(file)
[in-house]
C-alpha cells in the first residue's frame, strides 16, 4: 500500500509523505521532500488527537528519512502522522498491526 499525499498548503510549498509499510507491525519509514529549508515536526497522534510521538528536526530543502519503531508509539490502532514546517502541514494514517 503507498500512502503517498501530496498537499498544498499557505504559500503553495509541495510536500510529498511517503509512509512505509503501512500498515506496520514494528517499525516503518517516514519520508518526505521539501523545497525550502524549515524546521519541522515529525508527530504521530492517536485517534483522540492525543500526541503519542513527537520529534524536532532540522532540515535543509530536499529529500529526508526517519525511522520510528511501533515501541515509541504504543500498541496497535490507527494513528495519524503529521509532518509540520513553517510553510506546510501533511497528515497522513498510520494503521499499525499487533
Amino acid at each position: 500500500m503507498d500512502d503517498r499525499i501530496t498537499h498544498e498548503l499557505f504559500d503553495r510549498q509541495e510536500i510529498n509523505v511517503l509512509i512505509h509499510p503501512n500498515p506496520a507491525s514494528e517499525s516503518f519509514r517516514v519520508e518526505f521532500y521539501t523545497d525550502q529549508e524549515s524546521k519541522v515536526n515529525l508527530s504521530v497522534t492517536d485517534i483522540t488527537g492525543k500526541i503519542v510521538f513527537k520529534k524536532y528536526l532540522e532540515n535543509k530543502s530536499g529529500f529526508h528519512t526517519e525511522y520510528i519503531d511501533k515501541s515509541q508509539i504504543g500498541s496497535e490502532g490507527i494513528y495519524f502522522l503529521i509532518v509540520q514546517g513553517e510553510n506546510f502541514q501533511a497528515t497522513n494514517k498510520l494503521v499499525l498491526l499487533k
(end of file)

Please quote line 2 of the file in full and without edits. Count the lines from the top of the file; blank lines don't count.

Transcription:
C-alpha cells in the first residue's frame, strides 16, 4: 500500500509523505521532500488527537528519512502522522498491526 499525499498548503510549498509499510507491525519509514529549508515536526497522534510521538528536526530543502519503531508509539490502532514546517502541514494514517 503507498500512502503517498501530496498537499498544498499557505504559500503553495509541495510536500510529498511517503509512509512505509503501512500498515506496520514494528517499525516503518517516514519520508518526505521539501523545497525550502524549515524546521519541522515529525508527530504521530492517536485517534483522540492525543500526541503519542513527537520529534524536532532540522532540515535543509530536499529529500529526508526517519525511522520510528511501533515501541515509541504504543500498541496497535490507527494513528495519524503529521509532518509540520513553517510553510506546510501533511497528515497522513498510520494503521499499525499487533